Mayor Pro Tem Bob Kellar delivered the invocation this evening. He considered how his September 11, 2012 was experienced in a way not unlike the same date in 2001—watching the horrific footage and feeling a sense of shock both then and now. He ended by remembering George Bush’s words that “a great people has been moved to defend a great nation” and by appreciating those who have served in the armed forces to fight terrorism.
Next, Councilmember TimBen Boydston delivered a proclamation for National Preparedness Month. He cited the memory of 9/11 as an impetus for preparing our families for a variety of threats both natural and man-made. His words were prefaced with the concern that Islamic labels were being used in the public discourse about 9/11 and called the events acts of terrorism rather than acts of a particular religion.
Councilmember Laurene Weste was in charge of the next proclamation, which supported “No Texting While Driving Pledge Day.” She said 43% of teens admit to texting while driving and repeated the pledge day’s catchphrase, “It can wait.” I’m not sure how well city council meetings do with viewers in the 12-17 age group, but others will be repeating her message, I’m sure.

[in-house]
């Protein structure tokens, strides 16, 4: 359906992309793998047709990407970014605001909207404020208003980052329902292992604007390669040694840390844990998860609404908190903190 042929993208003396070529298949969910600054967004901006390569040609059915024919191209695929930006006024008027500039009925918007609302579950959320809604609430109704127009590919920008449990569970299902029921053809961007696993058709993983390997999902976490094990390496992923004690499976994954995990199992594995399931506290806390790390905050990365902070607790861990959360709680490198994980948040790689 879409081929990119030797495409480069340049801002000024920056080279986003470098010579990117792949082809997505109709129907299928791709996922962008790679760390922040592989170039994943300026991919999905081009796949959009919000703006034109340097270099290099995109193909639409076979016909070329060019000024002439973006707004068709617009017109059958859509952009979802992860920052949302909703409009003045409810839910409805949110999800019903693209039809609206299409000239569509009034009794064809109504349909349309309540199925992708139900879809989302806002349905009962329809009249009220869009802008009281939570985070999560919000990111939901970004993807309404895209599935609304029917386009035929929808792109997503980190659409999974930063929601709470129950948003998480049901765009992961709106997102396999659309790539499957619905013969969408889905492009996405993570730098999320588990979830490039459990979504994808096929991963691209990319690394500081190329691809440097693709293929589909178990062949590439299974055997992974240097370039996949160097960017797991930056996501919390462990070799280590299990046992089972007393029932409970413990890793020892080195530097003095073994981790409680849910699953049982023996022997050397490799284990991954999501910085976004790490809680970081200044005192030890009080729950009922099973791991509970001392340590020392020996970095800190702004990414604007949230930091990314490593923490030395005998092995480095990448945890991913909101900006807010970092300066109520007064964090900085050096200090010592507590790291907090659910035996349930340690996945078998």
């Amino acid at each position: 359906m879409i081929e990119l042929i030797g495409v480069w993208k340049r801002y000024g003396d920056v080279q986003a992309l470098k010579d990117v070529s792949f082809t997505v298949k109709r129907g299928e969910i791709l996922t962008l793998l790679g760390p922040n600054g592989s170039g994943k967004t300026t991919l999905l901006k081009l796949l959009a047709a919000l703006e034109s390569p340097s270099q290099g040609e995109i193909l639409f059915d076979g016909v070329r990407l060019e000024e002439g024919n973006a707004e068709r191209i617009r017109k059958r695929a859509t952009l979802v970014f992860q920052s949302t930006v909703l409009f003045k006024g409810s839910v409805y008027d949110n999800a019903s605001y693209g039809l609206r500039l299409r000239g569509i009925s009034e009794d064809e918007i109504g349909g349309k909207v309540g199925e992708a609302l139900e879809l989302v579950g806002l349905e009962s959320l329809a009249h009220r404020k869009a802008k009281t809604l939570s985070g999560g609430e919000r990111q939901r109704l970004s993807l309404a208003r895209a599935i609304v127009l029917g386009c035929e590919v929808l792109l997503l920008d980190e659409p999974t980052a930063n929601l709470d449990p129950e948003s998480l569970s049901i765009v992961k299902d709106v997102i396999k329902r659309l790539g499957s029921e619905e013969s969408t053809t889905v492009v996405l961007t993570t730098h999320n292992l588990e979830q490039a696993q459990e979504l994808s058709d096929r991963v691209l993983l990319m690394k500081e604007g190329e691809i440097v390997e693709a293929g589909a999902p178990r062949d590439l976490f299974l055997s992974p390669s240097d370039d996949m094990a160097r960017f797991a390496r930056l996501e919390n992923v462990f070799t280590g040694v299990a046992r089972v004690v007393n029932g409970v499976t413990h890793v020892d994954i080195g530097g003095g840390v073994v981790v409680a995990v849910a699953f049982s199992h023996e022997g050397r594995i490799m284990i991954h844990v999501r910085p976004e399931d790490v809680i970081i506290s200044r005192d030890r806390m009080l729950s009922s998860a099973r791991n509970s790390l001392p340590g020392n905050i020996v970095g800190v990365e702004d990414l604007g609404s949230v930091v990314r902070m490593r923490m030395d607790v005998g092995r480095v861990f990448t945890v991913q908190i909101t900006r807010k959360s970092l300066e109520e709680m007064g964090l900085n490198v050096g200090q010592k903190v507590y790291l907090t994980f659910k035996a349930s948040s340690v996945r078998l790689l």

The final presentation covered highlights from a recent public opinion poll commissioned by the City. Assistant City Manager Ken Striplin gave the presentation, his hands characteristically fidgety and his voice animated in a forced sort of way. He promised highlights and, indeed, only highlights were offered. According to the poll, people trust the City of Santa Clarita, overwhelmingly approve of its services, believe we’re in a stable financial position, and are satisfied with our parks, landscaping, and stores. Notably missing were statistics about the areas where less than a majority is thrilled with the City, like regarding its performance in protecting air quality, controlling growth and development, and attracting new jobs (though he would lament that 52% of Claritans work outside the valley). Striplin chose to let the City bask in its favorable statistics rather than hear mention of the less spectacular stats. Even when he reached the topic of Cemex, he explained the lack of public knowledge/interest in the topic as the result of less City outreach following the truce between city and corporation. He was proud that 49% of people surveyed knew at least a little bit about Cemex “even with the limited outreach that we’ve done.”